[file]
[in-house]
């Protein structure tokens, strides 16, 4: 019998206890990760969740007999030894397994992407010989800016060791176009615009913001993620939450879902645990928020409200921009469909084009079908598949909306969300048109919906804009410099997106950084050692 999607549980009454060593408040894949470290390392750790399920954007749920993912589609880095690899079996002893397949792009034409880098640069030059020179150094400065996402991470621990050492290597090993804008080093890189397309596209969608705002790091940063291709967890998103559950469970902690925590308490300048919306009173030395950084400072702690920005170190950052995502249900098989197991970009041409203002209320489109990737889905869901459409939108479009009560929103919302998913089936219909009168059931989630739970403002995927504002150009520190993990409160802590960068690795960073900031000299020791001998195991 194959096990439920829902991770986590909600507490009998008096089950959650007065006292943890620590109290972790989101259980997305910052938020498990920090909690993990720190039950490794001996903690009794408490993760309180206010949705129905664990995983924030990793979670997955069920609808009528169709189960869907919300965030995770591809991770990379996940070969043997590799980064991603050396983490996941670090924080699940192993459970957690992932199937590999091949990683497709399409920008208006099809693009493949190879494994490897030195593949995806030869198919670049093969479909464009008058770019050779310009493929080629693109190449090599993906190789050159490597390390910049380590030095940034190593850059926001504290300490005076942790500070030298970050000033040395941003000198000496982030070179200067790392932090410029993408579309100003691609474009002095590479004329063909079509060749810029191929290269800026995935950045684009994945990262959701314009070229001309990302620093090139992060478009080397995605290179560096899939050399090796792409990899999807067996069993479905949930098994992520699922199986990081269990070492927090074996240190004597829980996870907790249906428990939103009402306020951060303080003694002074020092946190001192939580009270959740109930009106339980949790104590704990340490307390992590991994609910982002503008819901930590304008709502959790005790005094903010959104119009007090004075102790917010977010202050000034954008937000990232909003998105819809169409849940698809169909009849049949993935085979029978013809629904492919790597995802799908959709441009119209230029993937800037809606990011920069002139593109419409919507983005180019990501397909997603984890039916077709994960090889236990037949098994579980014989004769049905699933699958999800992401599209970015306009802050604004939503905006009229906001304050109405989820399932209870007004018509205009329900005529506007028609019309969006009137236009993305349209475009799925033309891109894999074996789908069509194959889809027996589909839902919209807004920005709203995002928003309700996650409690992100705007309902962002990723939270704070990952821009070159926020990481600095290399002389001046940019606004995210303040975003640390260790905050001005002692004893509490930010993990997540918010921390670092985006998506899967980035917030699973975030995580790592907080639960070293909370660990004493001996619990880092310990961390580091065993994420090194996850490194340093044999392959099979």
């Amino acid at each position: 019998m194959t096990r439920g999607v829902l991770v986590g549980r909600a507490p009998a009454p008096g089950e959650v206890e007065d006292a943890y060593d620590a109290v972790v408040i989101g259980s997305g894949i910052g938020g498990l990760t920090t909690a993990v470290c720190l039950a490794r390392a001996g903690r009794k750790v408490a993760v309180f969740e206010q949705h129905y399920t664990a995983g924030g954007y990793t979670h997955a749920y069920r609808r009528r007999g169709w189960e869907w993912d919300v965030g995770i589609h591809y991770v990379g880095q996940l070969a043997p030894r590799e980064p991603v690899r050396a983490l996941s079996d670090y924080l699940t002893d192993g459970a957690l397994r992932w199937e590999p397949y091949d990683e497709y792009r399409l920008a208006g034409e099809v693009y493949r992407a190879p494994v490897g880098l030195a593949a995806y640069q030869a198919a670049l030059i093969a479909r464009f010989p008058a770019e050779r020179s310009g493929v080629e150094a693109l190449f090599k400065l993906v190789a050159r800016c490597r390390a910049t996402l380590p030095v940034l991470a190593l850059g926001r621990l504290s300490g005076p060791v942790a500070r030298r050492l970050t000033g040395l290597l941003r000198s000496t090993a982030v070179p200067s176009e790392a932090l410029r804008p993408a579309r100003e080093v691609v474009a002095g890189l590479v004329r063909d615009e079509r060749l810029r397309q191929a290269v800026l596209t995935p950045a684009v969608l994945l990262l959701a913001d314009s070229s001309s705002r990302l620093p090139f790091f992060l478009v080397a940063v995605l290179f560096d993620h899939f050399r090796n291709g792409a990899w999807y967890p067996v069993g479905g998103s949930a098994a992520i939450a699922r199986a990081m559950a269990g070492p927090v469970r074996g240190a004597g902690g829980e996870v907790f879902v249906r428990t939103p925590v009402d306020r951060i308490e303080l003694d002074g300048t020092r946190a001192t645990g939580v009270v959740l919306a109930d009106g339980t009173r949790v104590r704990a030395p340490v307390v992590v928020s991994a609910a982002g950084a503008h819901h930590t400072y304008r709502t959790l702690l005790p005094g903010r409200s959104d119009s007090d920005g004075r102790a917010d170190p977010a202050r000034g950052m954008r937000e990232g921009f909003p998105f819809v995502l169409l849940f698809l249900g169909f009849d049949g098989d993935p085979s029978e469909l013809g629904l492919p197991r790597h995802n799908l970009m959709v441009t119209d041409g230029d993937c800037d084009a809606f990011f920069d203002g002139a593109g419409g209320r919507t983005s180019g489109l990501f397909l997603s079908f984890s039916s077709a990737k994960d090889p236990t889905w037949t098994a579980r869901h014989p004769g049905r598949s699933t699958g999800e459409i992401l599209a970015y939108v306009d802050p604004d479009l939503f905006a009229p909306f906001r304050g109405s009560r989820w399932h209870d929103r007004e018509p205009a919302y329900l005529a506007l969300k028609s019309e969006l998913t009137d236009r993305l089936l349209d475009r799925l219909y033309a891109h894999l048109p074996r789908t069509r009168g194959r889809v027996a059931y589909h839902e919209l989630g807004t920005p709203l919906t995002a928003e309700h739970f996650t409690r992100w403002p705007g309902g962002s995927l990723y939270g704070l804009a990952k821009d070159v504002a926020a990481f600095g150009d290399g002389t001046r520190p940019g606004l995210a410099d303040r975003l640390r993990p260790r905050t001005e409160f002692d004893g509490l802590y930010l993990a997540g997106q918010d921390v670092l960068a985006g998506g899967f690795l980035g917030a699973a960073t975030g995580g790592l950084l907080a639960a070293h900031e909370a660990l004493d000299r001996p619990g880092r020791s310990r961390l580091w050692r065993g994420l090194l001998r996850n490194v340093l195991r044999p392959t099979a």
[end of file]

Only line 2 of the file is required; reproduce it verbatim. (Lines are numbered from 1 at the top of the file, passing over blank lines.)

């Protein structure tokens, strides 16, 4: 019998206890990760969740007999030894397994992407010989800016060791176009615009913001993620939450879902645990928020409200921009469909084009079908598949909306969300048109919906804009410099997106950084050692 999607549980009454060593408040894949470290390392750790399920954007749920993912589609880095690899079996002893397949792009034409880098640069030059020179150094400065996402991470621990050492290597090993804008080093890189397309596209969608705002790091940063291709967890998103559950469970902690925590308490300048919306009173030395950084400072702690920005170190950052995502249900098989197991970009041409203002209320489109990737889905869901459409939108479009009560929103919302998913089936219909009168059931989630739970403002995927504002150009520190993990409160802590960068690795960073900031000299020791001998195991 194959096990439920829902991770986590909600507490009998008096089950959650007065006292943890620590109290972790989101259980997305910052938020498990920090909690993990720190039950490794001996903690009794408490993760309180206010949705129905664990995983924030990793979670997955069920609808009528169709189960869907919300965030995770591809991770990379996940070969043997590799980064991603050396983490996941670090924080699940192993459970957690992932199937590999091949990683497709399409920008208006099809693009493949190879494994490897030195593949995806030869198919670049093969479909464009008058770019050779310009493929080629693109190449090599993906190789050159490597390390910049380590030095940034190593850059926001504290300490005076942790500070030298970050000033040395941003000198000496982030070179200067790392932090410029993408579309100003691609474009002095590479004329063909079509060749810029191929290269800026995935950045684009994945990262959701314009070229001309990302620093090139992060478009080397995605290179560096899939050399090796792409990899999807067996069993479905949930098994992520699922199986990081269990070492927090074996240190004597829980996870907790249906428990939103009402306020951060303080003694002074020092946190001192939580009270959740109930009106339980949790104590704990340490307390992590991994609910982002503008819901930590304008709502959790005790005094903010959104119009007090004075102790917010977010202050000034954008937000990232909003998105819809169409849940698809169909009849049949993935085979029978013809629904492919790597995802799908959709441009119209230029993937800037809606990011920069002139593109419409919507983005180019990501397909997603984890039916077709994960090889236990037949098994579980014989004769049905699933699958999800992401599209970015306009802050604004939503905006009229906001304050109405989820399932209870007004018509205009329900005529506007028609019309969006009137236009993305349209475009799925033309891109894999074996789908069509194959889809027996589909839902919209807004920005709203995002928003309700996650409690992100705007309902962002990723939270704070990952821009070159926020990481600095290399002389001046940019606004995210303040975003640390260790905050001005002692004893509490930010993990997540918010921390670092985006998506899967980035917030699973975030995580790592907080639960070293909370660990004493001996619990880092310990961390580091065993994420090194996850490194340093044999392959099979």